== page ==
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Worms can dampen the immune response in humans. For that reason, mild infections with swine whipworms (Trichuris suis), which are temporarily residing in the intestine of humans, are currently being investigated for their therapeutic efficacy against autoimmune disorders. Clinical observations suggest, however, that only a chronic infection, also called “infestation”, with worms suppresses immune reactions of the human host. In persons who have been exposed to worms for the first time, an acute worm infection may trigger allergic reactions instead. This applies primarily to worms that, at least during their larval stages, migrate through human tissues, which does not include the whipworm. However, whip worms certainly trigger a local immune response in the intestine – which is meant to be the therapeutic principle – and it is this reaction that in acute, first-time infections might as well be allergic and not immunosuppressive.
Amoebas causing amoebic dysentery carry on their surfaces a substance that significantly enhances a specific immune reaction in the host. The substance is composed of an interesting combination of carbohydrates, peptides, phosphate residues and lipid chains.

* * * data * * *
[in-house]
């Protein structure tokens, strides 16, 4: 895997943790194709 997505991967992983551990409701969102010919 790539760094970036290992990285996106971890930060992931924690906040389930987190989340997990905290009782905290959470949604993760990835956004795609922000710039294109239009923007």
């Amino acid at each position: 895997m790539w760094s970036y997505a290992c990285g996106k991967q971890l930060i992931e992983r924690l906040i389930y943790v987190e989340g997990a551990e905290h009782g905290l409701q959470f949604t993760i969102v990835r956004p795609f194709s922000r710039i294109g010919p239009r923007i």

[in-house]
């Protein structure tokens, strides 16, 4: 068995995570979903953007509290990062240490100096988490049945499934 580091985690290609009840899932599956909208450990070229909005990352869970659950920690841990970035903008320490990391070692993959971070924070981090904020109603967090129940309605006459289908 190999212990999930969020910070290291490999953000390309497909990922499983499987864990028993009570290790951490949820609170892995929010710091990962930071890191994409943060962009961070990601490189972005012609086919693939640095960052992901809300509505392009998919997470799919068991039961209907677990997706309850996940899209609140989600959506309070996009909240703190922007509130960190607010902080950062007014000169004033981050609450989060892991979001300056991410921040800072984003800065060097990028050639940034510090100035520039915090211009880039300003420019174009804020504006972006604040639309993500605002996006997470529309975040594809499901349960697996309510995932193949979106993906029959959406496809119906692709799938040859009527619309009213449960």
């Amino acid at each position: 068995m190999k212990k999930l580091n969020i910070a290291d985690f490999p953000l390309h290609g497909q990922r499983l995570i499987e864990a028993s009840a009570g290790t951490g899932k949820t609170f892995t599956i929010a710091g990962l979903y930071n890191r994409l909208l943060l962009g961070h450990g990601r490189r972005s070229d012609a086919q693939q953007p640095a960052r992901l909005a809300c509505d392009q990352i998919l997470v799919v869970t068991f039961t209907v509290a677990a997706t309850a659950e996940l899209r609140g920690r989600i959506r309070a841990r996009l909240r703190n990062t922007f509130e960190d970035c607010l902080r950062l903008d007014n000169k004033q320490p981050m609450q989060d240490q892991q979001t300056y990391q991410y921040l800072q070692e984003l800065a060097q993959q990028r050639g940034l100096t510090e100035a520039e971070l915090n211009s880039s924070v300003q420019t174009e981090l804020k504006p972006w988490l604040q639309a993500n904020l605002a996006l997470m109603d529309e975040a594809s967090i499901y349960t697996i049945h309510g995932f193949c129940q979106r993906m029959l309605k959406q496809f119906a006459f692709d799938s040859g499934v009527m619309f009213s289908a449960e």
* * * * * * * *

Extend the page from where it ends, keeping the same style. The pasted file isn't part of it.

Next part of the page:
Magenbakterien (Helicobacter pylori) wurden erst in den 1980er Jahren entdeckt und als eine wesentliche Ursache für Magengeschwüre und Magenkrebs erkannt.
The tissue worm disease onchocerciasis is spread over many African countries. The worms dwell in nodules underneath the skin und produce numerous larvae, which fan out all over the skin including the eye where they ultimately cause blindness. Therefore, and because of the breeding sites of the transmitting insects, the disease is called river blindness.
Apparently, worms play it safe with respect to immunosuppression. At least the intestinal roundworm Strongyloides does so in an experimental infection of mice.
As the efficiency of the malaria vaccine RTS,S (Mosquirix™) has decreased considerably over time, we have looked for a means to prolong the protective effect by manipulating the immune response in a mouse model.
To avoid their expulsion, parasitic worms suppress our immune system. As a result, they can also attenuate the immune response to vaccinations.
We are characterising substances that intestinal worms use to dampen the immune response of their hosts.